‘We’ve cracked the code’: How Broncos QB Bo Nix let go and resurrected his career

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ENGLEWOOD, Colo. — Perhaps to anyone else, the impact of a joke made in the middle of a quarterback meeting room wouldn’t have lingered longer than the accompanying chuckles it produced.

But to Kenny Dillingham, the wisecrack from Bo Nix meant something more.

The story starts in 2022, when Dillingham was the offensive coordinator at Oregon who liked to keep things loose.

“Maybe too loose; I don’t know,” he muses now.

Nix, the son of a coach and former college football star, had a different style. It wasn’t that he didn’t have a good sense of humor or a playful side, but he had long approached the sport with uncommon seriousness. It was how he built himself into a five-star prodigy in Alabama who became a varsity quarterback in the eighth grade. It was how he prepared himself to shine as a freshman at Auburn in 2019 when Dillingham was the Tigers’ offensive coordinator.

But the last stage of his career at Auburn — where his father Patrick’s legacy as a star quarterback always hovered — had been “miserable,” he later said. Coaching changes. A brief benching. On-field struggles he had never before experienced. Jeers from the same fan base he had been a part of his whole life. Nix had wrapped his arms around football his whole life. For a time, it was as if the sport he loved was shoving him away.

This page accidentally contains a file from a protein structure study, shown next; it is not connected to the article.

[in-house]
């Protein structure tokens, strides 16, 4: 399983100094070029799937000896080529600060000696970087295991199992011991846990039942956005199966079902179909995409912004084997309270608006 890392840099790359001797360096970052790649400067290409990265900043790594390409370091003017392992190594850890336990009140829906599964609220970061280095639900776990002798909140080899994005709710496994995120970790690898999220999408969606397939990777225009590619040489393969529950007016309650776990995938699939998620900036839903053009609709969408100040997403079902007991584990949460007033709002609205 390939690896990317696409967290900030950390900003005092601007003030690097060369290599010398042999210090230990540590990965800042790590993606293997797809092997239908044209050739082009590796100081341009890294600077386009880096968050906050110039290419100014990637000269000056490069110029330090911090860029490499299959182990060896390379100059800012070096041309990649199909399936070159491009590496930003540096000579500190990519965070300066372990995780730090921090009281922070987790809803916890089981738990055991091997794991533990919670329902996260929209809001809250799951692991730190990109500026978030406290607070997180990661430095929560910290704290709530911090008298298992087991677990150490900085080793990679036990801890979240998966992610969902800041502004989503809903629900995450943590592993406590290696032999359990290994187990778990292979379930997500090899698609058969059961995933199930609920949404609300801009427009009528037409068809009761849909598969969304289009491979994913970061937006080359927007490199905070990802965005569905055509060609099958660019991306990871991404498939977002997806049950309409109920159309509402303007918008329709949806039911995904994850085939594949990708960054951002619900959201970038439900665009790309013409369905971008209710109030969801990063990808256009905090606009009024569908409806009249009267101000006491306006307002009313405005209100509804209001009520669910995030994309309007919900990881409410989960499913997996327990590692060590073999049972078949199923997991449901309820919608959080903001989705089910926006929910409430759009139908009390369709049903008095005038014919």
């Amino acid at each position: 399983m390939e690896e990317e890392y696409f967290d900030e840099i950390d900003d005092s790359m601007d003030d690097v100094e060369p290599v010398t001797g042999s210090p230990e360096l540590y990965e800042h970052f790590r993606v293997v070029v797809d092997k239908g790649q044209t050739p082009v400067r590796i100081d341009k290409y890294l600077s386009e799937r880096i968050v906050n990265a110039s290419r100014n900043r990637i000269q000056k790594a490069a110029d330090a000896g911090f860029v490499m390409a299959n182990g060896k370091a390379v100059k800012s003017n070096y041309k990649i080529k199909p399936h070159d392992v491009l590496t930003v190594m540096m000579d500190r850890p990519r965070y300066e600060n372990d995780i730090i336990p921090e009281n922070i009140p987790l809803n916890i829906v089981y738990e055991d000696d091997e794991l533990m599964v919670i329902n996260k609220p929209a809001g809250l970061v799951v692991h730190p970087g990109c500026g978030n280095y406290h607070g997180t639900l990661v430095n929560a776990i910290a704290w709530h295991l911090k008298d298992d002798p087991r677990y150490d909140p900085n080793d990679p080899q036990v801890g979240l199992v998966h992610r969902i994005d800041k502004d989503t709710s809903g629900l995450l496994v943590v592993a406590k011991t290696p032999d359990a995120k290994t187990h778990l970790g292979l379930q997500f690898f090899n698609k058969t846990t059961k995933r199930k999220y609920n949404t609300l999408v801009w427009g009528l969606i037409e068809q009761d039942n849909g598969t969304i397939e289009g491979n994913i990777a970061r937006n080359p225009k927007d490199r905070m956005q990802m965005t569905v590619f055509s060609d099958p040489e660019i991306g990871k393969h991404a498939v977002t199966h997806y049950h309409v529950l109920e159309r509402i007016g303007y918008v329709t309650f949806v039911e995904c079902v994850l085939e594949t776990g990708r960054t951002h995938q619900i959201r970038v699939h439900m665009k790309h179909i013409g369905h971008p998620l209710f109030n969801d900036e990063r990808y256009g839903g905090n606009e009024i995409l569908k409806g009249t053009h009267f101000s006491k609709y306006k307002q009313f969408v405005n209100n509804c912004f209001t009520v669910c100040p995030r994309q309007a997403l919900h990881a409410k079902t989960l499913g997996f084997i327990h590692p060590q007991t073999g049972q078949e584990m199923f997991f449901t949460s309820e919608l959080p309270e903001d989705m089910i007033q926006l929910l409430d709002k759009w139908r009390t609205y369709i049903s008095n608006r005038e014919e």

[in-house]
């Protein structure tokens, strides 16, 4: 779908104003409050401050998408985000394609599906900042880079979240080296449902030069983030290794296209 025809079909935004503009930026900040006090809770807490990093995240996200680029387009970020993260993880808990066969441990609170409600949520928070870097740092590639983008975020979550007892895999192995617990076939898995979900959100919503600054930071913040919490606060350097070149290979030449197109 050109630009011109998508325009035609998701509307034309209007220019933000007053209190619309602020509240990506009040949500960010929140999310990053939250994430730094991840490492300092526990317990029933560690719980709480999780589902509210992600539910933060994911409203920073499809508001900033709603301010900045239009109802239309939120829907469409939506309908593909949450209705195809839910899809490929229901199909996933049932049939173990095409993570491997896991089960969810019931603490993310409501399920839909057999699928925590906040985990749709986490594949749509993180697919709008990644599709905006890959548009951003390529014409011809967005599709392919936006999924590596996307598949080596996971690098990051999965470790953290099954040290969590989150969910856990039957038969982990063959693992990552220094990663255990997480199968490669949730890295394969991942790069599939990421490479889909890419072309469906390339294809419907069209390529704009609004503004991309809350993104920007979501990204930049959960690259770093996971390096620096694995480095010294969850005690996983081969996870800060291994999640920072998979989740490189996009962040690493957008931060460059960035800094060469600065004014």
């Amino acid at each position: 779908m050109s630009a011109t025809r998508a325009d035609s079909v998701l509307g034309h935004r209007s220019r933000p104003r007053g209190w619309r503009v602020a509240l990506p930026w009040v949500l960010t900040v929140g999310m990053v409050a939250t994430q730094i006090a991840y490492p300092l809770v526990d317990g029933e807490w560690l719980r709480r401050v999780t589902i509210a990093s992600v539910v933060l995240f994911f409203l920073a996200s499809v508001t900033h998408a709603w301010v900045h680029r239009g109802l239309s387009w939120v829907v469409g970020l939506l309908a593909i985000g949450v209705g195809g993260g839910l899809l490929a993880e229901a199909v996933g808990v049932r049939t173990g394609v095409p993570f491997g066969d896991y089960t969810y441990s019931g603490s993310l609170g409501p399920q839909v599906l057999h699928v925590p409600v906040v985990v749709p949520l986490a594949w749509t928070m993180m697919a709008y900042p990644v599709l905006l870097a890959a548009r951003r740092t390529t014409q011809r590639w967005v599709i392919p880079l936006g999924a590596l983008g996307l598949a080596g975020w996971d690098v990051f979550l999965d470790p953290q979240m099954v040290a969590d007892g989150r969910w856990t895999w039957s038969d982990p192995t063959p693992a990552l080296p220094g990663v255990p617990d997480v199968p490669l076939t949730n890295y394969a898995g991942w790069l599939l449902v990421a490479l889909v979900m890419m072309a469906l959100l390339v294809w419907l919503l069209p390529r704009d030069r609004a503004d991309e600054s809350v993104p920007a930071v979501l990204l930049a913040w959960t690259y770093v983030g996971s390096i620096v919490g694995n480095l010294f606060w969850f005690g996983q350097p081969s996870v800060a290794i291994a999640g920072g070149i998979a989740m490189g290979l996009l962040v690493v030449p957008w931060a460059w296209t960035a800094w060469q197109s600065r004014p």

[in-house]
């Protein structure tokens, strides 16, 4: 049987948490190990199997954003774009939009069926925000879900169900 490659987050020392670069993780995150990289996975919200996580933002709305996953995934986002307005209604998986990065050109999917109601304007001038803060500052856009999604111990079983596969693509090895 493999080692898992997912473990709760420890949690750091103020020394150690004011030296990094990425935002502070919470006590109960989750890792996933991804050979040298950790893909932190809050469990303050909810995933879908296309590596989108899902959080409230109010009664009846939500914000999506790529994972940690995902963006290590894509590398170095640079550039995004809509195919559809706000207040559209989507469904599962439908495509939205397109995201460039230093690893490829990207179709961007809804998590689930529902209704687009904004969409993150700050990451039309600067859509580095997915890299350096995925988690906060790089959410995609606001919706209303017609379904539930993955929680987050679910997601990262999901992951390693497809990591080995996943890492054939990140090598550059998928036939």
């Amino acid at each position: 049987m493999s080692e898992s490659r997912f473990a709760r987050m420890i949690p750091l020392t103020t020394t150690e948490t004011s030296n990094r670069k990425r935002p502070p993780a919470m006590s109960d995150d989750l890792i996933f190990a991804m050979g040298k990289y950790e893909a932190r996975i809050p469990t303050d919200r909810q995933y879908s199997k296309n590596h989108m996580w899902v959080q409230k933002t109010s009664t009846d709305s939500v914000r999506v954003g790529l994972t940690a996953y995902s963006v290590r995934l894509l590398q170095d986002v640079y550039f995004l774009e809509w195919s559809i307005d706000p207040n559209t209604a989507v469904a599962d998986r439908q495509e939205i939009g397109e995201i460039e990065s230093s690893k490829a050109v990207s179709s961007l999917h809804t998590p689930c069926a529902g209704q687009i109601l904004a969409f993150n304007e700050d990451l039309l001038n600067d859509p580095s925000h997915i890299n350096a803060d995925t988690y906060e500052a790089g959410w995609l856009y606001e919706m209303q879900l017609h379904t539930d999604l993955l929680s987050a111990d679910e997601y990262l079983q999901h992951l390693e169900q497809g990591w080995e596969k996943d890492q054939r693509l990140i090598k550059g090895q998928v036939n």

“People told him he was a bust, and people told him he wasn’t good enough,” Dillingham said.

Dillingham never doubted Nix’s immense talent or his acumen for the game. The only question he had was whether Nix could fully let go, flush away all that had happened at Auburn. Whether he could realize he didn’t have to be Superman — he just had to be Bo.

Then, during an otherwise nondescript meeting early during his first season in Eugene, Nix cut up. Dillingham doesn’t remember the contents of the joke, only what he felt like it meant in the moment.

“I literally, in my mind, was like, ‘Oh my gosh, he’s starting to relax,’” Dillingham, now the head coach at Arizona State, told The Athletic in a phone conversation shortly after the Broncos selected Nix with the 12th overall pick in Thursday’s NFL Draft. “I said, ‘If this dude actually relaxes, nobody’s going to stop him.’”

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Nobody in the Pac-12 did stop Nix. During his record-breaking two years at Oregon, he accounted for 96 total touchdowns and almost 8,900 yards of total offense. Those numbers — and the process Nix put into producing them — were a large part of why the Broncos picked him. But how he compartmentalized and moved past all that happened before he got to Eugene was also a critical part of the equation.

“I like the fact that (Nix) had some adversity,” Broncos coach Sean Payton said.

His time at Oregon allowed Nix to uncloud his mind, allowing the “genius” within, as Dillingham calls it, to operate freely. During a walkthrough early in the 2022 season, the Ducks walked to the line in an empty pass set, and an extra defender sat on the edge. The scenario almost always dictates a production adjustment.